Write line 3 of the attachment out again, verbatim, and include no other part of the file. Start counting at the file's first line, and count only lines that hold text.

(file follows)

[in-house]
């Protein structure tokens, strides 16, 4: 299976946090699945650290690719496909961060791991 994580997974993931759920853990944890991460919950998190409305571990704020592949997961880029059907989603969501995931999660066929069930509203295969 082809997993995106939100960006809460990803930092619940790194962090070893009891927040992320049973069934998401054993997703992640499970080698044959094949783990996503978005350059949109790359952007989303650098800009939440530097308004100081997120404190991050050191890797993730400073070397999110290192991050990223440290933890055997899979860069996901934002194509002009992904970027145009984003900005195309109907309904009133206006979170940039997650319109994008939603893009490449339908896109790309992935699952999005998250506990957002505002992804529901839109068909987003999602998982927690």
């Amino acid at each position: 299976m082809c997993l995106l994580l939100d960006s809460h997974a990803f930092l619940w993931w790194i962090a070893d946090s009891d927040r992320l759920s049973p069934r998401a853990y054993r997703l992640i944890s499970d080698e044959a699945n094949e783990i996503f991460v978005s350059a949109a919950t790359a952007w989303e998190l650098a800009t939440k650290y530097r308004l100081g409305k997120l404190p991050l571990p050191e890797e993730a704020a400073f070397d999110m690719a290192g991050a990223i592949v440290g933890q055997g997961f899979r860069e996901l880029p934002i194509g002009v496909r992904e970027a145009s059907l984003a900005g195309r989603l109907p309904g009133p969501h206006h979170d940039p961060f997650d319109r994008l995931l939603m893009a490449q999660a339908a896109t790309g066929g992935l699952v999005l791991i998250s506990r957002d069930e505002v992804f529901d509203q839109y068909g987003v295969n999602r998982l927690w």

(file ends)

């Amino acid at each position: 299976m082809c997993l995106l994580l939100d960006s809460h997974a990803f930092l619940w993931w790194i962090a070893d946090s009891d927040r992320l759920s049973p069934r998401a853990y054993r997703l992640i944890s499970d080698e044959a699945n094949e783990i996503f991460v978005s350059a949109a919950t790359a952007w989303e998190l650098a800009t939440k650290y530097r308004l100081g409305k997120l404190p991050l571990p050191e890797e993730a704020a400073f070397d999110m690719a290192g991050a990223i592949v440290g933890q055997g997961f899979r860069e996901l880029p934002i194509g002009v496909r992904e970027a145009s059907l984003a900005g195309r989603l109907p309904g009133p969501h206006h979170d940039p961060f997650d319109r994008l995931l939603m893009a490449q999660a339908a896109t790309g066929g992935l699952v999005l791991i998250s506990r957002d069930e505002v992804f529901d509203q839109y068909g987003v295969n999602r998982l927690w």